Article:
Sounds new to me too. Interesting.
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#76
Fighting the end boss on Survival difficulty?

Can't say I recommend it.
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#77
BioShock Remastered
I mean, it's the same fuckin' game as the last go-around, except with better textures and also there's Achievements now. Maybe added crafting, I dunno. I liked that the Little Sisters didn't look like gremlins anymore, but this run-through didn't shed any new light on anything really, other than maybe a bit more thought about Sander Cohen and Fort Frolic (link).

It's still System Shock 2 with a different art palette (plus a BD/LS dynamic) and most of the accents were not that great. I realize I'm in the minority on this one, but I'm not a huge fan of the game (and never have been, look it up) and playing the Remaster didn't change that.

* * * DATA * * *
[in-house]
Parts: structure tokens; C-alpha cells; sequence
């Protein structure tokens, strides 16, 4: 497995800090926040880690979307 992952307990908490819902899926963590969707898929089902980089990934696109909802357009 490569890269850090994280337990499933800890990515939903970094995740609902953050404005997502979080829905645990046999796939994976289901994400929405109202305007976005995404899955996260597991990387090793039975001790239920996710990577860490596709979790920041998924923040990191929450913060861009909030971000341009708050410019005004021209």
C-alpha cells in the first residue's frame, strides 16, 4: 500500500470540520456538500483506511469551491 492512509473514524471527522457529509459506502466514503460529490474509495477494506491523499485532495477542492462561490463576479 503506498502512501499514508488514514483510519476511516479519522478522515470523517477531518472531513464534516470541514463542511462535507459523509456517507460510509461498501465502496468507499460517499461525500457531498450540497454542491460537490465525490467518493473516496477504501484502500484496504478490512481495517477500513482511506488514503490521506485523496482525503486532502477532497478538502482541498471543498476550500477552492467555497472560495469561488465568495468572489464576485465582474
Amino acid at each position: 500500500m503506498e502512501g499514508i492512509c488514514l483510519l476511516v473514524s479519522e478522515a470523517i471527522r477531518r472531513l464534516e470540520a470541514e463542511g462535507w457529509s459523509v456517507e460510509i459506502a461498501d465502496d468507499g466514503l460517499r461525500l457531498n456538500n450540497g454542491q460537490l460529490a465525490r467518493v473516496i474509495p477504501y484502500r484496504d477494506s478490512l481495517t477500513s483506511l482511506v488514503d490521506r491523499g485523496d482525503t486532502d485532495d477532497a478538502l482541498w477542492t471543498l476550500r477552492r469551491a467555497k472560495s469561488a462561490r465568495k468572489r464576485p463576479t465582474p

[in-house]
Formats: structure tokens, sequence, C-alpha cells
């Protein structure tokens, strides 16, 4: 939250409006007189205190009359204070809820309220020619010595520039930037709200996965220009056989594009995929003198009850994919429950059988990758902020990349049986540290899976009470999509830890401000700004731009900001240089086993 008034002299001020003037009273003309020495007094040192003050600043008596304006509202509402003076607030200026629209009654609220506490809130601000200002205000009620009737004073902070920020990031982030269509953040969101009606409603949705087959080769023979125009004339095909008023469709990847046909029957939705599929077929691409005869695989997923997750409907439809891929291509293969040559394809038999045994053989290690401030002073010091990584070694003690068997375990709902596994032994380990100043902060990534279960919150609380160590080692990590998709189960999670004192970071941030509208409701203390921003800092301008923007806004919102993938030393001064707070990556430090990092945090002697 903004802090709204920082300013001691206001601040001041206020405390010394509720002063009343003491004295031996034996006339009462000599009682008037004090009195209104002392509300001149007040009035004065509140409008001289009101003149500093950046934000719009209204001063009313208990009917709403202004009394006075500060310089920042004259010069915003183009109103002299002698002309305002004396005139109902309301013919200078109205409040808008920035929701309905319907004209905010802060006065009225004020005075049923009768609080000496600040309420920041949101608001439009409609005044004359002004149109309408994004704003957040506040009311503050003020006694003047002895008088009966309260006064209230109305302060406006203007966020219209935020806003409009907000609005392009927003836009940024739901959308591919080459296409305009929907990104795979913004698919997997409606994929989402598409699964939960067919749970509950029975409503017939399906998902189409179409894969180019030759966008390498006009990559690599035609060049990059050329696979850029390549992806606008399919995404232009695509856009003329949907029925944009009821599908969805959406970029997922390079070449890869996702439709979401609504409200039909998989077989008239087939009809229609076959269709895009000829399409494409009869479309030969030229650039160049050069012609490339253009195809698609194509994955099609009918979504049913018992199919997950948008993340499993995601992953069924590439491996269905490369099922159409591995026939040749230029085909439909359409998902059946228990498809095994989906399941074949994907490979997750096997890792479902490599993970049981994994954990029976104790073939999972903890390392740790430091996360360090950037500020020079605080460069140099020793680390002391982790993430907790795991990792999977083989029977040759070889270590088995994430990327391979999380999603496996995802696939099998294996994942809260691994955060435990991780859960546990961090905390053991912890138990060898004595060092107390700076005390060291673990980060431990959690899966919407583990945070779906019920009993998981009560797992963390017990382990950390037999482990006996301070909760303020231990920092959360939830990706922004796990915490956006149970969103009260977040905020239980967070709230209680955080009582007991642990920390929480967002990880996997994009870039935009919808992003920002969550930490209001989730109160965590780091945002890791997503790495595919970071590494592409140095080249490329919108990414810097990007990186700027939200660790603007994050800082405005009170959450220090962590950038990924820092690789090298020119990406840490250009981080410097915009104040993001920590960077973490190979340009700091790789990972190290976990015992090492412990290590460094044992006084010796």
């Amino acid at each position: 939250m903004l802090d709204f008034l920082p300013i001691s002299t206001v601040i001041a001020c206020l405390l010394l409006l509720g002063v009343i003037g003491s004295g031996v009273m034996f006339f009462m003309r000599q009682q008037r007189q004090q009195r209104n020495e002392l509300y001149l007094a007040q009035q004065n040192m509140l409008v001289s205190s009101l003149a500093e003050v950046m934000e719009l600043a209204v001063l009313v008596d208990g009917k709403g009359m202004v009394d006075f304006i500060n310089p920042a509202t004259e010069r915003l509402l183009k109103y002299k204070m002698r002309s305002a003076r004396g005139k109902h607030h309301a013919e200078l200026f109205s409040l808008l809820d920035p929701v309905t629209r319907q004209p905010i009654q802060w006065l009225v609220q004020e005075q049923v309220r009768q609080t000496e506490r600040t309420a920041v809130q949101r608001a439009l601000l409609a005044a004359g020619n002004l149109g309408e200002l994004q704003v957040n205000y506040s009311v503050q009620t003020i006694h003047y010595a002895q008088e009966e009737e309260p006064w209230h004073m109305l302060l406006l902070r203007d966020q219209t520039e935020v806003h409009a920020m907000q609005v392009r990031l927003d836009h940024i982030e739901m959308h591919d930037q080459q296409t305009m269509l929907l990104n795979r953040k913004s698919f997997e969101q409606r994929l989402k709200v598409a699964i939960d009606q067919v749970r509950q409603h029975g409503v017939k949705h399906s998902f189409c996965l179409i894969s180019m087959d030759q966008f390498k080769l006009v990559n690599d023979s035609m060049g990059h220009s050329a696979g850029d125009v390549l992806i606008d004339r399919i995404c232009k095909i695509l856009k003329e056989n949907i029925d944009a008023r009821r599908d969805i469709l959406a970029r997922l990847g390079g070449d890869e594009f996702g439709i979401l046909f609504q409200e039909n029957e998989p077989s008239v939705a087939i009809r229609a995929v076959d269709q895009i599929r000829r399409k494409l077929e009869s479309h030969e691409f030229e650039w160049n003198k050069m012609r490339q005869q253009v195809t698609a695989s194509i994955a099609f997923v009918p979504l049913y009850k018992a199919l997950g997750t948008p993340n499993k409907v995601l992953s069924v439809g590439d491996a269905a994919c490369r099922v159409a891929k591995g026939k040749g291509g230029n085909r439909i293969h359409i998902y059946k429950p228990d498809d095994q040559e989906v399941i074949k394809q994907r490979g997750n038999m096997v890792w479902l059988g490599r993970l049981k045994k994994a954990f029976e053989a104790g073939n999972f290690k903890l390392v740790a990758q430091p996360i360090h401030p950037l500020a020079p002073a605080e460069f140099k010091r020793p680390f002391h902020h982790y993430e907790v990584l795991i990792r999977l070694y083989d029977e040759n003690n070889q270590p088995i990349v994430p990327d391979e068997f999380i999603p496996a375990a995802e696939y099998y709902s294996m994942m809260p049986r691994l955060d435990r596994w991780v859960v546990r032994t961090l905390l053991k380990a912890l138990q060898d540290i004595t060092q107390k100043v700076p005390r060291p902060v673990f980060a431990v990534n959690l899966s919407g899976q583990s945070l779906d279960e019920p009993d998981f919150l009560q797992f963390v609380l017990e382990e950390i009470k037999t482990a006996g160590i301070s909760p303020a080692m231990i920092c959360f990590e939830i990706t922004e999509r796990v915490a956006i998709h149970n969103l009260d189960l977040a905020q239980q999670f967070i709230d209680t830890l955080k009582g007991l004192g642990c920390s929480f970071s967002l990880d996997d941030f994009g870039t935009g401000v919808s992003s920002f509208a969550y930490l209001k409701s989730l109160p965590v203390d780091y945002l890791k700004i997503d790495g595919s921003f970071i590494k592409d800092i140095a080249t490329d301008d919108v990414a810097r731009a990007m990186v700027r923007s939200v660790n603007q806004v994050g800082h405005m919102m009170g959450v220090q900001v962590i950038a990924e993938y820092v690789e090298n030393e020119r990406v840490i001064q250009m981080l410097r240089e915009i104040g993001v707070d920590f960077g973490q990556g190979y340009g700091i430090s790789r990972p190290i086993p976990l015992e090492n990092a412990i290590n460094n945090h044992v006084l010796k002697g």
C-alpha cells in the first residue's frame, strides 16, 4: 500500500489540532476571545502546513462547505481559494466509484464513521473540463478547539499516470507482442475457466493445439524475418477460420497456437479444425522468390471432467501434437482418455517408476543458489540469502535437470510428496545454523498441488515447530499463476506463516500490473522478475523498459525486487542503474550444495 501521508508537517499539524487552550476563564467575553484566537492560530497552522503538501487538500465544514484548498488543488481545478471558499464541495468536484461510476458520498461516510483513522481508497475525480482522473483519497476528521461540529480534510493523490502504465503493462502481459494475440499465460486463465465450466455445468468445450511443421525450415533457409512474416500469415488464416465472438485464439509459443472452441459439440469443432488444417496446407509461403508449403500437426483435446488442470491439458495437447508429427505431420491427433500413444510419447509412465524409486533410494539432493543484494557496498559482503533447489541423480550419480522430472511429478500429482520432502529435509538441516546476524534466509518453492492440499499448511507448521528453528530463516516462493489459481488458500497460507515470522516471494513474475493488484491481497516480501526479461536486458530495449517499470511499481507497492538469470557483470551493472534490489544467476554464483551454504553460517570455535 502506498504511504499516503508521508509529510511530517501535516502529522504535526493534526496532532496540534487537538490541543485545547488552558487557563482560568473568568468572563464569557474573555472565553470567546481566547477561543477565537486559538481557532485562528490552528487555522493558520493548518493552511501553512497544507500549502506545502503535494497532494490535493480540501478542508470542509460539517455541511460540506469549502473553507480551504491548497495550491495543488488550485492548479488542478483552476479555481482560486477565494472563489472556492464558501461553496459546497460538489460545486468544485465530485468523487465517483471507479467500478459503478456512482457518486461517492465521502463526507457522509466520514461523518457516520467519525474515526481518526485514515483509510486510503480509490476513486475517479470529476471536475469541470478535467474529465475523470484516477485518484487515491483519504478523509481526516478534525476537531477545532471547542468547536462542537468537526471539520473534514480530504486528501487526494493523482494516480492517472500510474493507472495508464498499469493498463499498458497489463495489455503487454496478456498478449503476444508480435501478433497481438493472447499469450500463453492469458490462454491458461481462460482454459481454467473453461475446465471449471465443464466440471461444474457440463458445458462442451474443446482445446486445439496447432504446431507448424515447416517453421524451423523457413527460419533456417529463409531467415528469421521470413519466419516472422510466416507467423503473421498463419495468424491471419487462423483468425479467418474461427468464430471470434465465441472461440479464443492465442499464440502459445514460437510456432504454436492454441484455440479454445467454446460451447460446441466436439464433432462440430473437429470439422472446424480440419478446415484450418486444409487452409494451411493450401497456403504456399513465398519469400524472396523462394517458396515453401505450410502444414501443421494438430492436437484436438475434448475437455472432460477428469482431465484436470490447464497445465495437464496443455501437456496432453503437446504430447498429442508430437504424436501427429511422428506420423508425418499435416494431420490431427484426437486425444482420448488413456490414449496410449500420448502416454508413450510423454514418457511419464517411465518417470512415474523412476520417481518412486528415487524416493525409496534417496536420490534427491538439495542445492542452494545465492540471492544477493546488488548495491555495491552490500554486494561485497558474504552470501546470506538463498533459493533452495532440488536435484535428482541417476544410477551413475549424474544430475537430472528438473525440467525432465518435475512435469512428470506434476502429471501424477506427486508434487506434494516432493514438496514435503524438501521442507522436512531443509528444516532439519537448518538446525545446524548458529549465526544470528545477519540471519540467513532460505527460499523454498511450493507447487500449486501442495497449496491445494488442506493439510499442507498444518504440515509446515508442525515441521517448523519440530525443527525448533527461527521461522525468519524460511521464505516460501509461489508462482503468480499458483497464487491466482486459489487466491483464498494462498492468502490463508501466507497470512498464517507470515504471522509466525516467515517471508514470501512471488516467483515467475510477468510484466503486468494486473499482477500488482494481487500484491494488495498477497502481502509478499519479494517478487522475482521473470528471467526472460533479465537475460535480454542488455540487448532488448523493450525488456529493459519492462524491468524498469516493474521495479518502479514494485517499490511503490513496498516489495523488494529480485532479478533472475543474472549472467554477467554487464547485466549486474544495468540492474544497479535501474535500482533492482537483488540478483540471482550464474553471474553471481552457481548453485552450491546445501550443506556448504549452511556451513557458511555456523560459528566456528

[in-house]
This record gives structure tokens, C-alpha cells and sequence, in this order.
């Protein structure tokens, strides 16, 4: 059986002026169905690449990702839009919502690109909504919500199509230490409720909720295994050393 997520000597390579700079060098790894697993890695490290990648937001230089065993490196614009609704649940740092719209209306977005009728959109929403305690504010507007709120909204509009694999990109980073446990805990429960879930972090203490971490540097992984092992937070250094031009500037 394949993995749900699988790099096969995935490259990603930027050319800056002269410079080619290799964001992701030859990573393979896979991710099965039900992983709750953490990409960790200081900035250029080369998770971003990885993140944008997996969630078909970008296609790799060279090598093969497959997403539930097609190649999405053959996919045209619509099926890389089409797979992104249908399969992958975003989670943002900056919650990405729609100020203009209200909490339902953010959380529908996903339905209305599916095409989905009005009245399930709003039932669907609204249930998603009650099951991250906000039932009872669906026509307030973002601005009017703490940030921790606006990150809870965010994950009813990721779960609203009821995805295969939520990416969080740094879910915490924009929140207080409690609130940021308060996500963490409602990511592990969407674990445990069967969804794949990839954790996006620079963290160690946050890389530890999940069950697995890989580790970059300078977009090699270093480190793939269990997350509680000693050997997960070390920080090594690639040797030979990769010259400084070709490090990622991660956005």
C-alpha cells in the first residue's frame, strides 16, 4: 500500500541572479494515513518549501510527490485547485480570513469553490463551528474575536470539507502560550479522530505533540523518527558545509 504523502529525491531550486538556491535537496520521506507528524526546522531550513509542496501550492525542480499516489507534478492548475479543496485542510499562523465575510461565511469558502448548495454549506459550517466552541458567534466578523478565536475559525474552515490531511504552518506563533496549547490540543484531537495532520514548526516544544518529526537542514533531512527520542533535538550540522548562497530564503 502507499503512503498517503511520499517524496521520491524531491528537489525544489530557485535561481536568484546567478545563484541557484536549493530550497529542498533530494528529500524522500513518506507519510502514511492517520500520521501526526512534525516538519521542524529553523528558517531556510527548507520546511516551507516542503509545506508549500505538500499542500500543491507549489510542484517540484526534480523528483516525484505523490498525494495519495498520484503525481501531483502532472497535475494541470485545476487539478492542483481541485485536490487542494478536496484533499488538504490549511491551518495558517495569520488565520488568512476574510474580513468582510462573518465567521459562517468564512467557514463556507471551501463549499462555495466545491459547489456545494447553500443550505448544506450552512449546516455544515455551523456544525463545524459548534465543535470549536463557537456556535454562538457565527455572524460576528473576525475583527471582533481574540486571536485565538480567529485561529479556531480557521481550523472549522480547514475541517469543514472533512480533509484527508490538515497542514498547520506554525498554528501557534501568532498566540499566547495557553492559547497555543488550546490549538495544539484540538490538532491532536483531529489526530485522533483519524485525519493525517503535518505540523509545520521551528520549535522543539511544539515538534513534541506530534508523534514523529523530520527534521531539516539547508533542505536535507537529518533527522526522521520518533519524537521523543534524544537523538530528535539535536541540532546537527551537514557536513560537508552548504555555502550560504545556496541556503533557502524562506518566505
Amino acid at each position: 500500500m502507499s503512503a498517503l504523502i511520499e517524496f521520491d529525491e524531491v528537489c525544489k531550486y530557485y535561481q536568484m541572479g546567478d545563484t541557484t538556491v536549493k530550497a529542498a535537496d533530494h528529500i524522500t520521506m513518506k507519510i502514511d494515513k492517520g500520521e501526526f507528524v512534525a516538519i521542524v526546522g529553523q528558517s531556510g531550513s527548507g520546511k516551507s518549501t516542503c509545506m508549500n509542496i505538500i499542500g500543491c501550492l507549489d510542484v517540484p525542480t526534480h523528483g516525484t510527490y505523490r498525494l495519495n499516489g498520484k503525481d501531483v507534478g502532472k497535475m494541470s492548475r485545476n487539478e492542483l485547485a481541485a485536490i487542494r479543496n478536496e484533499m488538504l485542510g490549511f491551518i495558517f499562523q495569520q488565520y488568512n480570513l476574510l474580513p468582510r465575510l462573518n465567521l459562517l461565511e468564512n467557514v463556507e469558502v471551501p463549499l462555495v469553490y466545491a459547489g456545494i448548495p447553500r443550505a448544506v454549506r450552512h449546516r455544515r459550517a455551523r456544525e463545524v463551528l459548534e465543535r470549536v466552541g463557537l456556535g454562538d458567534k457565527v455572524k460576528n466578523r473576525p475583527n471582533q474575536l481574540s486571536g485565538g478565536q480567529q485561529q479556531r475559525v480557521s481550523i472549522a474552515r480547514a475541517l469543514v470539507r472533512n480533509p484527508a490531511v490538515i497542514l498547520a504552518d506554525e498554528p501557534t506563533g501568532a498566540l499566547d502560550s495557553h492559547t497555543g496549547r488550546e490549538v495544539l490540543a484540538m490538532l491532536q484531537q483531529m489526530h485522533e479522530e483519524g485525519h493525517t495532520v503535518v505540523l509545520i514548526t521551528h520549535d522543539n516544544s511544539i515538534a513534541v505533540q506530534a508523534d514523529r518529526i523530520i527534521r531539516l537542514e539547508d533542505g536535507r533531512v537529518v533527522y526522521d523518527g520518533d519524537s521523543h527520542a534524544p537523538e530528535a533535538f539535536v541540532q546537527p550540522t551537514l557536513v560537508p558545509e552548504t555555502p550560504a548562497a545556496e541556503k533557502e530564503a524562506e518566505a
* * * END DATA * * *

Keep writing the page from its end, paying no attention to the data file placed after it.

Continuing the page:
I suppose I should segue into playing the remaster of BioShock 2 (my uncontested favorite of the trilogy), but I did a replay of the original about a year ago, so it's still pretty fresh in my mind. The Remaster doesn't really add much to the equation, so it'll be on hold for a while.
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#78
So it's been three years, which was the cut-off point of the last thread. I don't think I'm going to do that this time around, since there's a third of the pages used, and I'm not powering through games like I did in the previous iteration. Seems self-aggrandizing (if I'm using that correctly) to do so. I will however, post some stats related to where I'm at currently in case anyone's interested.

Total Games: 206
Games Played, but Unfinished: 40
Games Unplayed: 17

8% Unplayed I think is pretty good (but also not good), all things considered, and the 40 or so that are Unfinished will more than likely stay that way because that includes games I didn't like for whatever reason. And life is too short to play bad games. Probably.
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#79
Assassin's Creed IV: Black Flag
DO WHAT YOU WANT 'CAUSE A PIRATE IS FREE.



I never got into the Assassin's Creed games for one reason or another, but Ubisoft put this one up for free on Uplay, and I love some free pirate booty.